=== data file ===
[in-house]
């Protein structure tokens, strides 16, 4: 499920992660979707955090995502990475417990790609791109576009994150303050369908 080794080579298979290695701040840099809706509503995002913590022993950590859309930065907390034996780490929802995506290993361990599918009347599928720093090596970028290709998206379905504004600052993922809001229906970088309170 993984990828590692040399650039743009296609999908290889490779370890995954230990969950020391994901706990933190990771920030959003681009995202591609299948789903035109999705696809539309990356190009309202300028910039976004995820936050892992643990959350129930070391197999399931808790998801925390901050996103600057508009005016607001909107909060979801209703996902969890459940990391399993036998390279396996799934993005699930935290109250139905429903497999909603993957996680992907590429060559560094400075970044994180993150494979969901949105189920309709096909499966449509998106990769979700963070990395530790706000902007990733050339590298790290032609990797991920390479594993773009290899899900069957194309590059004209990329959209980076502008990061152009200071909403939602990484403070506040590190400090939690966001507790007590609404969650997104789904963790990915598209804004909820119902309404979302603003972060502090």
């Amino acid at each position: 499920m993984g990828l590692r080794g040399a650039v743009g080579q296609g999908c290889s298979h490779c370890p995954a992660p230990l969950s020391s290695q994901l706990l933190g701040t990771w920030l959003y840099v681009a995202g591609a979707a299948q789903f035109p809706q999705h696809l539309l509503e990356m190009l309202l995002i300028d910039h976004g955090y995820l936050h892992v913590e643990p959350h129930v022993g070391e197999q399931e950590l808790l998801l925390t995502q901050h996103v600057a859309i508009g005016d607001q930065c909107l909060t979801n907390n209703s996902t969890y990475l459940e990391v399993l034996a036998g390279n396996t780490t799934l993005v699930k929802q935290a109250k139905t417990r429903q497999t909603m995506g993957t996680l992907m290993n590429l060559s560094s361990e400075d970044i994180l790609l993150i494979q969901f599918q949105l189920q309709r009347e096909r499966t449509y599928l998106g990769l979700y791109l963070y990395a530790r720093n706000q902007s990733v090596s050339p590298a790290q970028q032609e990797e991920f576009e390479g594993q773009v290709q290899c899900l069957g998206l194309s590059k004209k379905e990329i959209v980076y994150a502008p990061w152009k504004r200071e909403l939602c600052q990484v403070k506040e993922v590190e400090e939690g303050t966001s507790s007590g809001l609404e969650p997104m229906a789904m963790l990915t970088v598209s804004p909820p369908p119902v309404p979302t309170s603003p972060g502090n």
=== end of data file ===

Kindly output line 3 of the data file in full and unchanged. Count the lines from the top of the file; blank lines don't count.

């Amino acid at each position: 499920m993984g990828l590692r080794g040399a650039v743009g080579q296609g999908c290889s298979h490779c370890p995954a992660p230990l969950s020391s290695q994901l706990l933190g701040t990771w920030l959003y840099v681009a995202g591609a979707a299948q789903f035109p809706q999705h696809l539309l509503e990356m190009l309202l995002i300028d910039h976004g955090y995820l936050h892992v913590e643990p959350h129930v022993g070391e197999q399931e950590l808790l998801l925390t995502q901050h996103v600057a859309i508009g005016d607001q930065c909107l909060t979801n907390n209703s996902t969890y990475l459940e990391v399993l034996a036998g390279n396996t780490t799934l993005v699930k929802q935290a109250k139905t417990r429903q497999t909603m995506g993957t996680l992907m290993n590429l060559s560094s361990e400075d970044i994180l790609l993150i494979q969901f599918q949105l189920q309709r009347e096909r499966t449509y599928l998106g990769l979700y791109l963070y990395a530790r720093n706000q902007s990733v090596s050339p590298a790290q970028q032609e990797e991920f576009e390479g594993q773009v290709q290899c899900l069957g998206l194309s590059k004209k379905e990329i959209v980076y994150a502008p990061w152009k504004r200071e909403l939602c600052q990484v403070k506040e993922v590190e400090e939690g303050t966001s507790s007590g809001l609404e969650p997104m229906a789904m963790l990915t970088v598209s804004p909820p369908p119902v309404p979302t309170s603003p972060g502090n």